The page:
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Prof. John C. Manning was a world-renowned literacy expert at the University of Minnesota who worked in elementary classrooms to improve reading instruction in Minneapolis and other inner- city schools.

He was a visiting professor or lecturer at more than 300 colleges and universities and served as a consultant to more than 500 national agencies, state departments of education and school districts, the university said.

Manning also cared about the kids in his own New Brighton neighborhood. He talked to them on his daily walks, said neighbor Val Rohrer. "He had a lot of presence," she said. "He was like a walking Webster's dictionary, but was very kind, especially to children. He was always interested in what books they were reading and what they liked about school."

Manning, 80, died Sept. 6 of prostate and bone cancer at his home, said his fiancée and longtime friend Verla Klassen. She was a Minneapolis literacy teacher and coordinated Manning's work when he brought graduate students to elementary schools for hands-on instruction in the 1970s.

Manning was a past president of the International Reading Association and was recognized as its outstanding teacher educator in reading in 1989. He also received the agency's lifetime achievement award in April, said Alan Farstrup, a retired leader of the association in Newark, N.J. Farstrup was one of Manning's graduate students who learned by watching him teach Minneapolis students.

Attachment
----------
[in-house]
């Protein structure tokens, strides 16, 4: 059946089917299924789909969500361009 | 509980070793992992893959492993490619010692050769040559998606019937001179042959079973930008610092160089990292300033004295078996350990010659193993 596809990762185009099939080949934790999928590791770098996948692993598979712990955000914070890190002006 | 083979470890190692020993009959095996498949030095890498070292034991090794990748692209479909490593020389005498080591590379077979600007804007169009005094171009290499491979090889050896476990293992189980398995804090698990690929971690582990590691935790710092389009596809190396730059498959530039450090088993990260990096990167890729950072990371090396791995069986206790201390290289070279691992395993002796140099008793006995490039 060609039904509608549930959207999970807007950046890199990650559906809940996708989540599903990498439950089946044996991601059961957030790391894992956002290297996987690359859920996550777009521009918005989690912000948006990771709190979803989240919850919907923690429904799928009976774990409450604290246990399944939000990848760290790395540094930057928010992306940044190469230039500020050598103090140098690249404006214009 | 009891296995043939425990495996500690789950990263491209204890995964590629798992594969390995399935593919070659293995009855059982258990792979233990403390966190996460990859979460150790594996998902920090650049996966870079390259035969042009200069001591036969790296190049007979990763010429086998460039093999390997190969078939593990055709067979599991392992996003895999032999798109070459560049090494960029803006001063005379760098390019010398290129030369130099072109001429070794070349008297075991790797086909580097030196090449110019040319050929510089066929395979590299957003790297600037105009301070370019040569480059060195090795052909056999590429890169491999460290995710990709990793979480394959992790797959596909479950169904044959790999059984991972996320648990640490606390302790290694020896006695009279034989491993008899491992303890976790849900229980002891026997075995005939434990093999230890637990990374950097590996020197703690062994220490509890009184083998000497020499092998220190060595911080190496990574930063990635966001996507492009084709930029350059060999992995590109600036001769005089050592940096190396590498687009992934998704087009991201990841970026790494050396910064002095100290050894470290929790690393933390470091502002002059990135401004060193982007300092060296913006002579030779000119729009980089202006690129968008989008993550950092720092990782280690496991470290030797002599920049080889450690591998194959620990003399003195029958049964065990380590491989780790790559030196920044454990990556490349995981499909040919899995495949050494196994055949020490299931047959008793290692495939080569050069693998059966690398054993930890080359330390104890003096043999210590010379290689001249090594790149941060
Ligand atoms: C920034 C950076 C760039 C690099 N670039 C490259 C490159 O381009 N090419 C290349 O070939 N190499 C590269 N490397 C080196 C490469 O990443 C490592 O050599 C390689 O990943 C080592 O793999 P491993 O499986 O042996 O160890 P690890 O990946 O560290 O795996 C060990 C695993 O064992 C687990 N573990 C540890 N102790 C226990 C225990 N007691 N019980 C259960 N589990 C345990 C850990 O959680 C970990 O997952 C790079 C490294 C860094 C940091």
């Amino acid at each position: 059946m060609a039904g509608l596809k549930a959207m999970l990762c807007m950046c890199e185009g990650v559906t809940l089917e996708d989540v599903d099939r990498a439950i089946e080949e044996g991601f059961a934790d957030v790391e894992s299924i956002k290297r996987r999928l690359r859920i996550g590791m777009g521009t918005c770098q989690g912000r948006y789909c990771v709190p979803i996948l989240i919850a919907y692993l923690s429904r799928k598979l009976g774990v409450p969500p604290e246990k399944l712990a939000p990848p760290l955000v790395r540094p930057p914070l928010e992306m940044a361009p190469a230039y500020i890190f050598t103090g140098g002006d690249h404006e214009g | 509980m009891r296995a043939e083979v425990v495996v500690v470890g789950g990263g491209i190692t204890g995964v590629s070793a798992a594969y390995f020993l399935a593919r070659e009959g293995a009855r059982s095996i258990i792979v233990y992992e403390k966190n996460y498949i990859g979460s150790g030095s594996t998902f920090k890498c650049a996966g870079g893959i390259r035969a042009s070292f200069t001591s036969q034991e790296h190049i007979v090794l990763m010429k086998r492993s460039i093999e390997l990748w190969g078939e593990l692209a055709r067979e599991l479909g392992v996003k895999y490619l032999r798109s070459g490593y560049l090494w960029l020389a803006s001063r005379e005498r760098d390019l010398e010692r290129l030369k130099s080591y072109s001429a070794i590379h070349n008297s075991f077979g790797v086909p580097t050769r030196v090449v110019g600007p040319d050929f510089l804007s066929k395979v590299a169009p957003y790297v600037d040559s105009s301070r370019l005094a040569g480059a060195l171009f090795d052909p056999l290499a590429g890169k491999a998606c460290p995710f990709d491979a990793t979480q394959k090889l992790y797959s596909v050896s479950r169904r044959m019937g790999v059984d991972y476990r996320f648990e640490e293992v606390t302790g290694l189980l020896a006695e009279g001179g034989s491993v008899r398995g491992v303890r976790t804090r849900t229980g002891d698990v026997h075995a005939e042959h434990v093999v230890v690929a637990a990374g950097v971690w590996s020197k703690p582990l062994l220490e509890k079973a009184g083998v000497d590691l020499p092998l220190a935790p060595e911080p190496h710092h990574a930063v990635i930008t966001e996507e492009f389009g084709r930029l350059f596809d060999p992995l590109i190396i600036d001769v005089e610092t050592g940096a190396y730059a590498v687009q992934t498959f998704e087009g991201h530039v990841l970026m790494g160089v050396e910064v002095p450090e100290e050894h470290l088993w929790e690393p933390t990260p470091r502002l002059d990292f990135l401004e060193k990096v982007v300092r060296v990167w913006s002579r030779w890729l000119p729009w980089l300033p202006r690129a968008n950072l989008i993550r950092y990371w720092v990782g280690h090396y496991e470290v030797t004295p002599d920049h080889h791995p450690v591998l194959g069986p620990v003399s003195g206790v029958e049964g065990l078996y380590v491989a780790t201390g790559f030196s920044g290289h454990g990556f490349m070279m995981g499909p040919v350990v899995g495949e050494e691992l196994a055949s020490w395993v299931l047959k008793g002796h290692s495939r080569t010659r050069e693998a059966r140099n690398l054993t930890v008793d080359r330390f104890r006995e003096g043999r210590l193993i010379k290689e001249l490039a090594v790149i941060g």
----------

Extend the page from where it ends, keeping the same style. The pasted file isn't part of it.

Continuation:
"He was the first professor I ran into who taught children as a way of demonstrating what he meant by good reading instruction," Farstrup said.

He said Manning would hold graduate classes in a grade-school classroom. "Then we'd troop down the hall for a teaching demonstration with children," Farstrup said. "He put himself on the line when he sat with six children in front of a room of teachers and graduate students. He dealt with whatever came up. Some of the kids were not too easy to handle, but that didn't ever faze him. ... He was a great teacher."

A key Manning technique was ensuring that every student responded to material the class was reading. He would have the same material and write answers to the same questions as students to keep them engaged, said Kris Warren Samsel, who worked with him in the Eagan-Rosemount-Apple Valley School District. "If a child got behind, he'd exchange his paper with the student and say, 'You take mine, and we'll go on to number two,'" she said. "He teased the kids. He'd get them to laugh and could establish relationships with them very quickly."

Daughter Lisa Manning said her father "thrived on helping people." He also was proud of his underwater demolition work as a U.S. Marine in the Korean War.

Besides Lisa, of Fall River, Mass., Manning is survived by children Katharine, of Boston, and Jay, of Centreville, Va.; three grandchildren, and siblings Mary, of Fall River; Wendy King of Falmouth, Mass.; Connie Arnoe of Westport, Mass., and James, of Tiverton, R.I.

A memorial service will be held at 3:30 p.m. Friday at St. Lawrence Catholic Church & Newman Center, 1203 SE. 5th St., Minneapolis.